Thursday, September 5, 2019

Spirit of Play: Play and Humility

What is this?

Last year, I dedicated some time to thinking about my hobby on a grander scale. Inspired primarily by games like B.U.T.T.O.N. and J.S. Joust, I started searching for the intersection between technology, play, and spirituality, taking a deeper dive into the the works of people like Henning Eichberg, Bernie De Koven, Ian Bogost, and Johan Huizinga all of whom have been instrumental to my understanding of "play" on a grander scale, and searching through scripture to find where play belongs in Christian life. At one point or another I started up a google doc to take notes about what I learned and found, speaking from the perspective as if I were giving a lecture or a sermon, to try to help make sense of my own thoughts. The following blog posts, which I'm titling "Spirit of Play" are excerpts from that doc; thoughts that I felt were worth sharing. While I'm still trying to figure all of this out, I hope that these posts plant some kind of seed or start some kind of conversation about the importance of play in a world that is in desperate need of it...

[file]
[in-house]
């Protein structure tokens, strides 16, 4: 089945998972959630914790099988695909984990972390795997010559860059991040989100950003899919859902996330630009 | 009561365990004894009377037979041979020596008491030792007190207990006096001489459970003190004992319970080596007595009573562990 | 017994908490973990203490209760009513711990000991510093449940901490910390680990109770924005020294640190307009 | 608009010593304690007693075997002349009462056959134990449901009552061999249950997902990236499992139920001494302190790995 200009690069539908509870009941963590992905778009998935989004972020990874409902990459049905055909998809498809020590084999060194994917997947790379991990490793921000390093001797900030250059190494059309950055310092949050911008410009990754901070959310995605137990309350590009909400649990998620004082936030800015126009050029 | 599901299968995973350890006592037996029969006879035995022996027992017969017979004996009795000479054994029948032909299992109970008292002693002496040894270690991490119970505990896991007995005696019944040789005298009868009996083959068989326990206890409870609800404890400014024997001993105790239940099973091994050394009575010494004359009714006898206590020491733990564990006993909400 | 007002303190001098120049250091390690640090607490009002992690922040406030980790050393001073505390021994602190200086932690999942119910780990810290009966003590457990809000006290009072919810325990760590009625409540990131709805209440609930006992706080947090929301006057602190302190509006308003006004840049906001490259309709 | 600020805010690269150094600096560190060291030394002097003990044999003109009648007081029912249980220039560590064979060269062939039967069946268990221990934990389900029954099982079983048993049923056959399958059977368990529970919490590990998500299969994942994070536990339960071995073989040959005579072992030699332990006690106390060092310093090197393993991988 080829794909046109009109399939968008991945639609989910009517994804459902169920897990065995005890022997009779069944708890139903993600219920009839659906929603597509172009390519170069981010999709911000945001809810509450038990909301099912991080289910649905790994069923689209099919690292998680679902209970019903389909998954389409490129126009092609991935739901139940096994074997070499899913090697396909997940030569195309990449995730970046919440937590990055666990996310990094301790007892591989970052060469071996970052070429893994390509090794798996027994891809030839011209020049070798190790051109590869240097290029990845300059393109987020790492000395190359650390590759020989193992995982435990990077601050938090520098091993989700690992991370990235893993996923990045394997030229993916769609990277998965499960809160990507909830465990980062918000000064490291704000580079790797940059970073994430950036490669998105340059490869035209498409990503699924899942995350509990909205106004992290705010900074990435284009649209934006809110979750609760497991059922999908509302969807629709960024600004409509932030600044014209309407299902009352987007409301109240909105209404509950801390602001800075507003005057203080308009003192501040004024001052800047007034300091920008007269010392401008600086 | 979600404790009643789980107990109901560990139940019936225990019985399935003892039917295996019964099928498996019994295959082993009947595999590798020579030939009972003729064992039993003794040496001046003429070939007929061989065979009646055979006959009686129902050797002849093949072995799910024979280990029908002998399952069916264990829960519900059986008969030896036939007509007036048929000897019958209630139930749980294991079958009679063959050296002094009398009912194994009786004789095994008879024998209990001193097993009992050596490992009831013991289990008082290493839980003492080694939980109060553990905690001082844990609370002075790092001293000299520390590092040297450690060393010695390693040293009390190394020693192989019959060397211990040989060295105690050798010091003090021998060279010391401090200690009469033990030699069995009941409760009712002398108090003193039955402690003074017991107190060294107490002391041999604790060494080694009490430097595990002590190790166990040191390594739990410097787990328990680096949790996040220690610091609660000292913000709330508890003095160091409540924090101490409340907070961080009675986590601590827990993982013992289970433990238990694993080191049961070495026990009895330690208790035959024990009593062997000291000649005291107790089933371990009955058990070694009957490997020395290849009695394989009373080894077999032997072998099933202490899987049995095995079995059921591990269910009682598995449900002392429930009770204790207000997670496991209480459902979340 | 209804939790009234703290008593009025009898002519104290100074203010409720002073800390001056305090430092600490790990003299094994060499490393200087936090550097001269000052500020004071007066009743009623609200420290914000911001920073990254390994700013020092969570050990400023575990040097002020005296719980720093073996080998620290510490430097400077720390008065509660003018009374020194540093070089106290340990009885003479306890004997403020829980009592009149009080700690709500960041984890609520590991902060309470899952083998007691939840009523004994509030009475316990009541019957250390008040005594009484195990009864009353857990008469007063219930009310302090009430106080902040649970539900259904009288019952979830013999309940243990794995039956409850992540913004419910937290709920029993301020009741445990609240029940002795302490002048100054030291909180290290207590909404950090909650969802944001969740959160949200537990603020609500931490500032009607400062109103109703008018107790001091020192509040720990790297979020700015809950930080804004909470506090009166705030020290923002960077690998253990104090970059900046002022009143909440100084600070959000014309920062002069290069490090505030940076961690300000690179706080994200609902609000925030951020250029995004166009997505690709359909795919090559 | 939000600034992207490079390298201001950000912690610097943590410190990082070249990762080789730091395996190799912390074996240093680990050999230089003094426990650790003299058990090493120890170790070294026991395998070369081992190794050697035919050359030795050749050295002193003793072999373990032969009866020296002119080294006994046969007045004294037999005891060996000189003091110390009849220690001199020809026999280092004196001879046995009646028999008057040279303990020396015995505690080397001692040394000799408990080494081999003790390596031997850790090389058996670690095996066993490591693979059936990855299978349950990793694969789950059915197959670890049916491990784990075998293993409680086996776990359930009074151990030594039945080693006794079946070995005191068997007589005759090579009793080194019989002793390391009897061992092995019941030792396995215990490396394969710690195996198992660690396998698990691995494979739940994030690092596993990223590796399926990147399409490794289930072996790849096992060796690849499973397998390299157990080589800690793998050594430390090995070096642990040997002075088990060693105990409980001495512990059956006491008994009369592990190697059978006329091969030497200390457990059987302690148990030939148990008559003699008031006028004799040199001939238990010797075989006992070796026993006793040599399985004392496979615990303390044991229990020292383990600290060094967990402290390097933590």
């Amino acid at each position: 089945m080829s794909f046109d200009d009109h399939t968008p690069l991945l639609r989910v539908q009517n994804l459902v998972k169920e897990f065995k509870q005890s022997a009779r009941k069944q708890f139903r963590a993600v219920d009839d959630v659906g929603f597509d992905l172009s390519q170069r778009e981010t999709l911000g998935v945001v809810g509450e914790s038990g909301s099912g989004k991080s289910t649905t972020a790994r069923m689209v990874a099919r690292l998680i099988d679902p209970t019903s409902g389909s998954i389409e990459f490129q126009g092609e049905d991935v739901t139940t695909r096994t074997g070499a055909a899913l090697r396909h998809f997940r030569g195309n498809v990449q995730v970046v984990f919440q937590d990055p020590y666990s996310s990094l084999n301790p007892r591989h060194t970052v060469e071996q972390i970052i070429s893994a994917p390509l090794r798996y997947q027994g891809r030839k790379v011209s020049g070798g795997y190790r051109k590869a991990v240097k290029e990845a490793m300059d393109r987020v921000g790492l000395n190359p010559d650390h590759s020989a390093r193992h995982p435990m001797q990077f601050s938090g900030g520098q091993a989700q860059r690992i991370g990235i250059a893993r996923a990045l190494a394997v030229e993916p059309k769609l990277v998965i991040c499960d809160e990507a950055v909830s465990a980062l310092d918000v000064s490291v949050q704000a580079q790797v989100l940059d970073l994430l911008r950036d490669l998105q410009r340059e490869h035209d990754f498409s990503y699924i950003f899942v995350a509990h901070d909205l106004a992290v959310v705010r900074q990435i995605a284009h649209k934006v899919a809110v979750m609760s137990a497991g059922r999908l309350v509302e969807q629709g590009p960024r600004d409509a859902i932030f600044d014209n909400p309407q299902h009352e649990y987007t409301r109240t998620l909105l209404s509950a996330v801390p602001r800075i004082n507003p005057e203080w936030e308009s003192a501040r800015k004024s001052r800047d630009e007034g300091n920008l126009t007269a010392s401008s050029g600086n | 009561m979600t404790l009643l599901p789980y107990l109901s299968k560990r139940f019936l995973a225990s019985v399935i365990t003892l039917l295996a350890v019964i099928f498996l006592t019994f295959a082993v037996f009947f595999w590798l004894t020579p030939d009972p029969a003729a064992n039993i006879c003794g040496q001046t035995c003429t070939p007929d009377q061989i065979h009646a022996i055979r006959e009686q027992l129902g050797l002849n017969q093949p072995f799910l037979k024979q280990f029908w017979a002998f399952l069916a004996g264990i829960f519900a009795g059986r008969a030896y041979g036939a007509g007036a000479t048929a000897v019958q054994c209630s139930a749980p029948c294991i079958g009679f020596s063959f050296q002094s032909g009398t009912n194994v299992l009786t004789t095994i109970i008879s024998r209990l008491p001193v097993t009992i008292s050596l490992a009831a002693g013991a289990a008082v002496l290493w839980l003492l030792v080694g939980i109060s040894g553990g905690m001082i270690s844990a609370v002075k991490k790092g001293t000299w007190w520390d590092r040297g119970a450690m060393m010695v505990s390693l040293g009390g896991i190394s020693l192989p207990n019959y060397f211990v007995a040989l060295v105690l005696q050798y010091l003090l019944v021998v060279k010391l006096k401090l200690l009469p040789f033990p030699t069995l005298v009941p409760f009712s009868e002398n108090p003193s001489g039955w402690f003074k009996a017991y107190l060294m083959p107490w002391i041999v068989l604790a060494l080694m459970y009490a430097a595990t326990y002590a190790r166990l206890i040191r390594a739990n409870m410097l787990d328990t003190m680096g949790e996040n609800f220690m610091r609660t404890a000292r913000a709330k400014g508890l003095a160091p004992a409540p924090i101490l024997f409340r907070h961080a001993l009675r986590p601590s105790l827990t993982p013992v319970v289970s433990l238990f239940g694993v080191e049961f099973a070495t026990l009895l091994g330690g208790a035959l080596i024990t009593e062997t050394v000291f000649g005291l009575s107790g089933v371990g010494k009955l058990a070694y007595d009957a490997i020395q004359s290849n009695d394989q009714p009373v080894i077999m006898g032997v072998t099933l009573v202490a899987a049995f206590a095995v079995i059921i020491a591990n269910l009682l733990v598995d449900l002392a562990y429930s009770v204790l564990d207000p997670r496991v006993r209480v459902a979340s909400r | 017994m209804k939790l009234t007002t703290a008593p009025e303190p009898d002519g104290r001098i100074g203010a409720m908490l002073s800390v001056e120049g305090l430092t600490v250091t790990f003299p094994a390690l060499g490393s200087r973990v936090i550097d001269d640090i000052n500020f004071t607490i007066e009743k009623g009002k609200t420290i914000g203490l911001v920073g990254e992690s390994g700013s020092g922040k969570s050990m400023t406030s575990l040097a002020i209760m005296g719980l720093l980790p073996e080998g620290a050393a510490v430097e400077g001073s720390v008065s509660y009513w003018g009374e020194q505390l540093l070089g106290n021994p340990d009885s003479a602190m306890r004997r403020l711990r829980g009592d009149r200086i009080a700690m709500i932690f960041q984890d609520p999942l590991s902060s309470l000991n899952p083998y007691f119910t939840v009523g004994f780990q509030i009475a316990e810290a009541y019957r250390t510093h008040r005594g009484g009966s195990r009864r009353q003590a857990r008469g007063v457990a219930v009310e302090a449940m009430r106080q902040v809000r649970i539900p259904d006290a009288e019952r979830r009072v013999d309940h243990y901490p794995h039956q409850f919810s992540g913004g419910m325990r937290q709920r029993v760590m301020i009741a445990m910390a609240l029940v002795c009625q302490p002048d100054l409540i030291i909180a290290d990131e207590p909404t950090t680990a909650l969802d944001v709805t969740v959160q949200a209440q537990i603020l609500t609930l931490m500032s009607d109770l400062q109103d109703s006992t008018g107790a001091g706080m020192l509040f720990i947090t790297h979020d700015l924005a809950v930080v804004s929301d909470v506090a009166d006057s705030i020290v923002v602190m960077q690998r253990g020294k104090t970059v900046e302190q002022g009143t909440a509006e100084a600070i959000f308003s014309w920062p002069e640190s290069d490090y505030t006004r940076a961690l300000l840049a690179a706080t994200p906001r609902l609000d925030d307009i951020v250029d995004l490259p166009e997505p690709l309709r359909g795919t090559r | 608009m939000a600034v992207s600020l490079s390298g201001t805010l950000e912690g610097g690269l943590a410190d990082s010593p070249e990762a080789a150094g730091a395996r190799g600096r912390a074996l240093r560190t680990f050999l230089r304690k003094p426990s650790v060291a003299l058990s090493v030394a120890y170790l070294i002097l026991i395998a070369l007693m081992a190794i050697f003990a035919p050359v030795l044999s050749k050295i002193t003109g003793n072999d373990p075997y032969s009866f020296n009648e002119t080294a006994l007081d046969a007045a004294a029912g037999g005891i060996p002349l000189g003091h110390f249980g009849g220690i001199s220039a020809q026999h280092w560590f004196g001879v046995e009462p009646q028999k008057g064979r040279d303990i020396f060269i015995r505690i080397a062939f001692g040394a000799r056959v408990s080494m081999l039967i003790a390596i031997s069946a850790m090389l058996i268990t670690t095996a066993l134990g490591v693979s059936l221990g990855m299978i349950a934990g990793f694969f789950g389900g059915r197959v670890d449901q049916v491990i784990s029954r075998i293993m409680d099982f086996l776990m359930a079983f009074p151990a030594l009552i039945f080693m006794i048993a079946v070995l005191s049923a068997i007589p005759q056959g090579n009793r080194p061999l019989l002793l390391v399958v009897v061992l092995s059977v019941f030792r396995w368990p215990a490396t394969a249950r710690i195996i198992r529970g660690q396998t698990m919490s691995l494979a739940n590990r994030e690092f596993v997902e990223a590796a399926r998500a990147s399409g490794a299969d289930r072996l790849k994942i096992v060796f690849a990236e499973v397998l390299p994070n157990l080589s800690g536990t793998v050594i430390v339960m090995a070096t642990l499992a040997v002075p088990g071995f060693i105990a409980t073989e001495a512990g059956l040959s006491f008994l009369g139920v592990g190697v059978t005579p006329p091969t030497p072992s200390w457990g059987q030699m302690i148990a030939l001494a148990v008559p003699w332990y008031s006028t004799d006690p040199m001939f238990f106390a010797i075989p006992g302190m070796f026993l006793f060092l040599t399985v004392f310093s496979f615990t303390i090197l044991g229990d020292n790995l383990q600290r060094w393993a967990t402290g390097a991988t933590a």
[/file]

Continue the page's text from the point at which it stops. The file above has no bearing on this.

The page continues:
I’d like to start off my this series of posts with an anecdote, one that I’m sure many of the parents in the room will be familiar with.
A man and his daughter were visiting the mall.  After doing some shopping, the man looks at his watch and realizes he is running late to rendezvous with his wife.  The man begins to rush through the mall to the spot where they had agreed to meet, trying his best to navigate through the mall traffic as fast as he could while keeping his daughter in tow.  As he pulled her along, hand in hand, he would occasionally feel his daughter pulling back in the other direction. Eventually he turned around he saw what she was doing: she was carefully placing her steps to make sure her foot would land in the center of each individual square tile that made up the floor of the mall, relying on her father’s hand to guide the direction in which she was traveling.
This is an anecdote from a man named Ian Bogost, a game designer and philosopher, who described this encounter in his book titled “Play Anything”.   
Bogost elaborated a bit on this experience, saying that his daughter had “made up a game; she was ‘playing,’ we say, often dismissively.  [Yet] she had made the most of a mundane situation. She turned misery into fun.” This small interaction with his daughter would become the foundation of the rest of his book, which is a read that I strongly recommend and will reference throughout the rest of this talk.